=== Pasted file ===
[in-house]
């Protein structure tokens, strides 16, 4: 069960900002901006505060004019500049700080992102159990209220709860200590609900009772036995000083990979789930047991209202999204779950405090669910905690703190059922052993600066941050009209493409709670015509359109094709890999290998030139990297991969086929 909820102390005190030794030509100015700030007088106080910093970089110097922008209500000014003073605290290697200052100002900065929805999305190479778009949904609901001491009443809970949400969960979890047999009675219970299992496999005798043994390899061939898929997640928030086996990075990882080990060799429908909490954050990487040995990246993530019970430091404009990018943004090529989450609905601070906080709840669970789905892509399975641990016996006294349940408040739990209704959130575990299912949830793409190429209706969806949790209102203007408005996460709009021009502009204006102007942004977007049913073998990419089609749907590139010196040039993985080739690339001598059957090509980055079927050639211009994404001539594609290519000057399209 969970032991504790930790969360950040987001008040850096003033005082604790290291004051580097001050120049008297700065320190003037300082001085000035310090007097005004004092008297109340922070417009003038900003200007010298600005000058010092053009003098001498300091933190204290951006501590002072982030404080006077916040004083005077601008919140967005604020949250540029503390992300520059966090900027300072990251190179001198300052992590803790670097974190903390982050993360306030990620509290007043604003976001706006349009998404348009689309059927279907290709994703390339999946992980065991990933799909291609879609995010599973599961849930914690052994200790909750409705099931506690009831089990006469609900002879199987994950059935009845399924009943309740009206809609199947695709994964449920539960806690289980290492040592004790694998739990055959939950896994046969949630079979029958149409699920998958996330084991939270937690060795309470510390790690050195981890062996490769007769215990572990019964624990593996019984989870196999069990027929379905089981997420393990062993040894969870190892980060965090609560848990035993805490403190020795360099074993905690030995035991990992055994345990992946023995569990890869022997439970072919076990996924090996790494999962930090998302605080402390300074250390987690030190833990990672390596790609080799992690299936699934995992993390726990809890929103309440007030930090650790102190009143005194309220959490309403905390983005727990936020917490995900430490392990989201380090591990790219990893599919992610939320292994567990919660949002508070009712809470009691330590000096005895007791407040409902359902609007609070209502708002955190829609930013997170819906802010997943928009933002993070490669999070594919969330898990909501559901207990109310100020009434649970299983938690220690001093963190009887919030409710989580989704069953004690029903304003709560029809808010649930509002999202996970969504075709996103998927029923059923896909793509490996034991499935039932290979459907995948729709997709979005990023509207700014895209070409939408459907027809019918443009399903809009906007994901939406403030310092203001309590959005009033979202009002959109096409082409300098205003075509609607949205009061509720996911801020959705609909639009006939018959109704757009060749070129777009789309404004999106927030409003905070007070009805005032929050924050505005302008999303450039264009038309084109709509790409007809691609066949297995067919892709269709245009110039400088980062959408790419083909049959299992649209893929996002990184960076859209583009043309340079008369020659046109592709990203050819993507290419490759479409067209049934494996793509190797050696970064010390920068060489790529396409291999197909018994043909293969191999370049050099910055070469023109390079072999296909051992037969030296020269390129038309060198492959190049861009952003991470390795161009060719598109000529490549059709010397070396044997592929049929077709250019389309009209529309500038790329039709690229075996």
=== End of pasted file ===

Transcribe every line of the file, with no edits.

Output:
[in-house]
């Protein structure tokens, strides 16, 4: 069960900002901006505060004019500049700080992102159990209220709860200590609900009772036995000083990979789930047991209202999204779950405090669910905690703190059922052993600066941050009209493409709670015509359109094709890999290998030139990297991969086929 909820102390005190030794030509100015700030007088106080910093970089110097922008209500000014003073605290290697200052100002900065929805999305190479778009949904609901001491009443809970949400969960979890047999009675219970299992496999005798043994390899061939898929997640928030086996990075990882080990060799429908909490954050990487040995990246993530019970430091404009990018943004090529989450609905601070906080709840669970789905892509399975641990016996006294349940408040739990209704959130575990299912949830793409190429209706969806949790209102203007408005996460709009021009502009204006102007942004977007049913073998990419089609749907590139010196040039993985080739690339001598059957090509980055079927050639211009994404001539594609290519000057399209 969970032991504790930790969360950040987001008040850096003033005082604790290291004051580097001050120049008297700065320190003037300082001085000035310090007097005004004092008297109340922070417009003038900003200007010298600005000058010092053009003098001498300091933190204290951006501590002072982030404080006077916040004083005077601008919140967005604020949250540029503390992300520059966090900027300072990251190179001198300052992590803790670097974190903390982050993360306030990620509290007043604003976001706006349009998404348009689309059927279907290709994703390339999946992980065991990933799909291609879609995010599973599961849930914690052994200790909750409705099931506690009831089990006469609900002879199987994950059935009845399924009943309740009206809609199947695709994964449920539960806690289980290492040592004790694998739990055959939950896994046969949630079979029958149409699920998958996330084991939270937690060795309470510390790690050195981890062996490769007769215990572990019964624990593996019984989870196999069990027929379905089981997420393990062993040894969870190892980060965090609560848990035993805490403190020795360099074993905690030995035991990992055994345990992946023995569990890869022997439970072919076990996924090996790494999962930090998302605080402390300074250390987690030190833990990672390596790609080799992690299936699934995992993390726990809890929103309440007030930090650790102190009143005194309220959490309403905390983005727990936020917490995900430490392990989201380090591990790219990893599919992610939320292994567990919660949002508070009712809470009691330590000096005895007791407040409902359902609007609070209502708002955190829609930013997170819906802010997943928009933002993070490669999070594919969330898990909501559901207990109310100020009434649970299983938690220690001093963190009887919030409710989580989704069953004690029903304003709560029809808010649930509002999202996970969504075709996103998927029923059923896909793509490996034991499935039932290979459907995948729709997709979005990023509207700014895209070409939408459907027809019918443009399903809009906007994901939406403030310092203001309590959005009033979202009002959109096409082409300098205003075509609607949205009061509720996911801020959705609909639009006939018959109704757009060749070129777009789309404004999106927030409003905070007070009805005032929050924050505005302008999303450039264009038309084109709509790409007809691609066949297995067919892709269709245009110039400088980062959408790419083909049959299992649209893929996002990184960076859209583009043309340079008369020659046109592709990203050819993507290419490759479409067209049934494996793509190797050696970064010390920068060489790529396409291999197909018994043909293969191999370049050099910055070469023109390079072999296909051992037969030296020269390129038309060198492959190049861009952003991470390795161009060719598109000529490549059709010397070396044997592929049929077709250019389309009209529309500038790329039709690229075996």